FILE – A plane is silhouetted as it takes off from Vancouver International Airport in Richmond, B.C., Monday, May 13, 2019. THE CANADIAN PRESS/Jonathan Hayward

FILE – A plane is silhouetted as it takes off from Vancouver International Airport in Richmond, B.C., Monday, May 13, 2019. THE CANADIAN PRESS/Jonathan Hayward

Feds weigh cutting COVID-19 sickness benefit for Canadians who have travelled

Questions about the sick-leave benefit were first raised over the weekend

The federal Liberal government is weighing whether to bar people who have travelled overseas from a new sick-leave benefit that pays up to $1,000 to Canadians who have to quarantine due to COVID-19.

The Canada Recovery Sickness Benefit was launched in the fall to help Canadians who are unable to work because they must quarantine during the pandemic. It pays $500 per week to a maximum of two weeks.

But Employment Minister Carla Qualtrough says the government is “actively looking at all options” in the face of questions over whether Canadians who have travelled abroad should be allowed to collect the money.

The benefit is designed “to provide workers with a paid sick-leave option where one might not be available through their employer, so that workers did not have to choose between going to work and putting food on the table,” she said in a statement.

“The Canada Recovery Sickness Benefit was never intended to incentivize or encourage Canadians to not follow public health or international travel guidelines. … We are actively looking at all available options to address this issue.”

Questions about the sick-leave benefit were first raised over the weekend by Bloc Quebecois Leader Yves-Francois Blanchet, who said it was “absurd in most cases” that anyone able to leave the country would need government support to quarantine.

“If someone is travelling because it is essential for their work, you might think they won’t lose income,” he added in a statement in French. “And if someone is traveling for pleasure, they are already being advised not to travel.”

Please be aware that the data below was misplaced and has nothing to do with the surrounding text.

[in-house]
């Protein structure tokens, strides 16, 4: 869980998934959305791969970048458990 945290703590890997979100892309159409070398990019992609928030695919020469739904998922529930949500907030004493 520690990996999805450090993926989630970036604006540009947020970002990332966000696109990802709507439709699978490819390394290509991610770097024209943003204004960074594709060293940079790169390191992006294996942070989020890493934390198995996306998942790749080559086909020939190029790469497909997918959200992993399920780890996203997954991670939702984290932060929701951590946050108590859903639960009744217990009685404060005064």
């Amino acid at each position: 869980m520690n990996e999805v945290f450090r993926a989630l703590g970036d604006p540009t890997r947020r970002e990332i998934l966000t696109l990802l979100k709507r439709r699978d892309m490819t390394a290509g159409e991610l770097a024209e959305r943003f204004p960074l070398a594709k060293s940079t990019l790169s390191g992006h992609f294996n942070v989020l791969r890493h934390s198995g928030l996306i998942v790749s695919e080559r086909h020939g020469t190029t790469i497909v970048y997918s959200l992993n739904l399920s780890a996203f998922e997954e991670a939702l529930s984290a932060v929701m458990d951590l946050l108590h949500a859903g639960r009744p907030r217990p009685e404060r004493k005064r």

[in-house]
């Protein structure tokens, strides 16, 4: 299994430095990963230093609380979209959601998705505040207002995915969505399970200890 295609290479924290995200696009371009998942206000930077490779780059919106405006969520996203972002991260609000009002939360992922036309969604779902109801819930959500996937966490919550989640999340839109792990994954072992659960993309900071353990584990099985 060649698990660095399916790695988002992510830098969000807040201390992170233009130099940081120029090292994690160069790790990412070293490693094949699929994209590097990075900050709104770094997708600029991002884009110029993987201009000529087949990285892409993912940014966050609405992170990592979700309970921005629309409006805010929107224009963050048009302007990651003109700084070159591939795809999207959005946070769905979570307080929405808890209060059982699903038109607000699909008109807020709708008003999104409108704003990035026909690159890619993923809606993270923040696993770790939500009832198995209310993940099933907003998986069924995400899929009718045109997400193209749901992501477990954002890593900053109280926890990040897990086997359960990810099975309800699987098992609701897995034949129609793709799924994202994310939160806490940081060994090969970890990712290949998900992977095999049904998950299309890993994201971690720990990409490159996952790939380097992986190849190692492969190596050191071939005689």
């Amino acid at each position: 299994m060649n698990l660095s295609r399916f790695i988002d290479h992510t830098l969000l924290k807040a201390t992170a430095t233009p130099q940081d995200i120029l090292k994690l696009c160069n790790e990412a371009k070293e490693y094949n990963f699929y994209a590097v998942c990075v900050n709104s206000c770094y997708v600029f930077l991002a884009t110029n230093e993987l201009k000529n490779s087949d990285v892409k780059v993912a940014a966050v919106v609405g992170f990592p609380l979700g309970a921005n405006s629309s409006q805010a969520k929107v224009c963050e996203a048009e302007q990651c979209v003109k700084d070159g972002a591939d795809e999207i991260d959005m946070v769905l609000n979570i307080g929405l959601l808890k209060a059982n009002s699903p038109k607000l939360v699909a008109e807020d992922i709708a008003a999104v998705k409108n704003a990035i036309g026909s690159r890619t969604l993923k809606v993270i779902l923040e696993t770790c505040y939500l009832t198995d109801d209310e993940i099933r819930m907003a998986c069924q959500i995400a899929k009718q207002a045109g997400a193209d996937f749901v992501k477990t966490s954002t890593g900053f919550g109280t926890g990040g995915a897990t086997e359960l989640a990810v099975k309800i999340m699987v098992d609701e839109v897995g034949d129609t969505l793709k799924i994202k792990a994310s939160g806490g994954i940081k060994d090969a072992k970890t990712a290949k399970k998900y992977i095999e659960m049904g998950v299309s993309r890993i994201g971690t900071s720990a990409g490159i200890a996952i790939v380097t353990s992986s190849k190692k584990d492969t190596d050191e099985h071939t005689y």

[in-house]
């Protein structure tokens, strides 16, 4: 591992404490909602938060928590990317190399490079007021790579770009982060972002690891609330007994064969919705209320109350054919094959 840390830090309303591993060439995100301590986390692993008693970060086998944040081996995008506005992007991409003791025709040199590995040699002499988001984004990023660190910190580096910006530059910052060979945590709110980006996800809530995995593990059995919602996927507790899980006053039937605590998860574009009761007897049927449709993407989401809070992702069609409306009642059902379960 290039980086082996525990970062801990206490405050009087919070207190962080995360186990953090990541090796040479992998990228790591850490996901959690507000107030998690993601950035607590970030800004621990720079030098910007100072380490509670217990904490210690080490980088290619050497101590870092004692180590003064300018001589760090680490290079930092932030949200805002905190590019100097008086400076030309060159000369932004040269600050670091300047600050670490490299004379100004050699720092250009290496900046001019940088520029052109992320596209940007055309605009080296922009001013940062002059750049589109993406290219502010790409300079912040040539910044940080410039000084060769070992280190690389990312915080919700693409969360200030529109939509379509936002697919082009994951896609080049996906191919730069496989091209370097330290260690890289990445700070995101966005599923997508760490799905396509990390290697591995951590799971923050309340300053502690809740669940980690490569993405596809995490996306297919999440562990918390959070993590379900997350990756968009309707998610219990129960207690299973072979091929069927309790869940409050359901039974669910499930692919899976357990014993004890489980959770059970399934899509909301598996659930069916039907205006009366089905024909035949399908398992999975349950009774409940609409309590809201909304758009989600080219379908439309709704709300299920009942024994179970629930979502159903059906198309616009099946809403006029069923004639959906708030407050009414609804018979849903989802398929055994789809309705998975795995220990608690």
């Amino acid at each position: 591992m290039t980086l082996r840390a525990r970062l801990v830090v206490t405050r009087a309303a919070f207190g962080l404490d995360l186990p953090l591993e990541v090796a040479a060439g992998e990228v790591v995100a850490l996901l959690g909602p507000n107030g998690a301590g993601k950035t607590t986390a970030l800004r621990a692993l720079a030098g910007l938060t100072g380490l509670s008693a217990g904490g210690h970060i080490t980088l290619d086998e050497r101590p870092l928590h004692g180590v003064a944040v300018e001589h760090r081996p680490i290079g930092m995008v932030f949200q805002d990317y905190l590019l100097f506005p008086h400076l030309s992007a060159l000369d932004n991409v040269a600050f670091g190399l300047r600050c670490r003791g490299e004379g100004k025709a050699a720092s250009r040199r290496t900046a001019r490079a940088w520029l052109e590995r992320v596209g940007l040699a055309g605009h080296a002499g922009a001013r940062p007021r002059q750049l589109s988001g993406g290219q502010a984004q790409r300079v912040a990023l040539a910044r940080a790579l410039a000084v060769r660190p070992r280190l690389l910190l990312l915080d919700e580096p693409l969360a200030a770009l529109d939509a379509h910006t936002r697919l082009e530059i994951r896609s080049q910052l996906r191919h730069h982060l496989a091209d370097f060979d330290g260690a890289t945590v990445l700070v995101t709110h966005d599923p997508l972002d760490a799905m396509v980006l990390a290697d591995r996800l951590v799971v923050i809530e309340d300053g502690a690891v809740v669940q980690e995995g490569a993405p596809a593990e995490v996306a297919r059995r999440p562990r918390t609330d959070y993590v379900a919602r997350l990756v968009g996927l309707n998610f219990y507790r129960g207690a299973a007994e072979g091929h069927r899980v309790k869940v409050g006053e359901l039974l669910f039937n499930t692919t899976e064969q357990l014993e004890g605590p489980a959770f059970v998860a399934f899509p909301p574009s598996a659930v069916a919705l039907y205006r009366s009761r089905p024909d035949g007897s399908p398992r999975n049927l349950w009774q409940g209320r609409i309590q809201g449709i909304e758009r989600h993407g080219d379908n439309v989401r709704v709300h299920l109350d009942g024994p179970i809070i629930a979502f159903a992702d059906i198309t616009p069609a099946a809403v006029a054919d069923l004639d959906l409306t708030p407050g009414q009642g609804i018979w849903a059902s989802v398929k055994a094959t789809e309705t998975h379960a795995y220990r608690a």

NDP Leader Jagmeet Singh, whose party pushed the Liberals to create the benefit, welcomed the government’s review, saying Canadians were “rightly upset those who can afford to go on a vacation could get $1,000 to stay home when they come back.”

Yet he also warned Canadians would continue to leave the country as long as non-essential travel was allowed.

“We need to make sure they have all the tools to stay home when they come back,” he said. “We look forward to (the government) coming back to parliamentarians with a solution that doesn’t create a bigger health risk.”

The emerging debate over what to do with the sick-leave benefits comes as Canadians have been buffeted over the past week with revelations that some politicians have ignored their own government’s advice and engaged in non-essential travel abroad.

Those include Rod Phillips, who resigned as Ontario’s finance minister after a holiday trip to the Caribbean exploded in controversy, as well as a number of Alberta MLAs who Premier Jason Kenney has declined to punish.

READ MORE: More Alberta MLAs travelled over holidays, despite advice to avoid unnecessary trips

The federal NDP also stripped Manitoba MP Niki Ashton of her duties as the party’s transport critic and deputy critic for women and gender equality after she travelled to Greece this month. Ashton says she left to be with her ailing grandmother.

Those trips have come even as millions of Canadians face government-imposed lockdowns across the country aimed at curbing the second wave of COVID-19 infections, which included thousands of newly reported cases on Sunday.

That includes nearly 3,000 new positive tests in Ontario over the past 24 hours and more than 7,600 new cases in Quebec since Thursday, with hundreds of people hospitalized in both provinces.

In a rare bit of good news, however, Nunavut reported that the territory has no known cases as all 265 residents who have previously tested positive are now recovered. The territory has logged one virus-related death over the course of the pandemic.

Lee Berthiaume, The Canadian Press


Like us on Facebook and follow us on Twitter.

Want to support local journalism during the pandemic? Make a donation here.

Coronavirustravel

Get local stories you won't find anywhere else right to your inbox.
Sign up here

Just Posted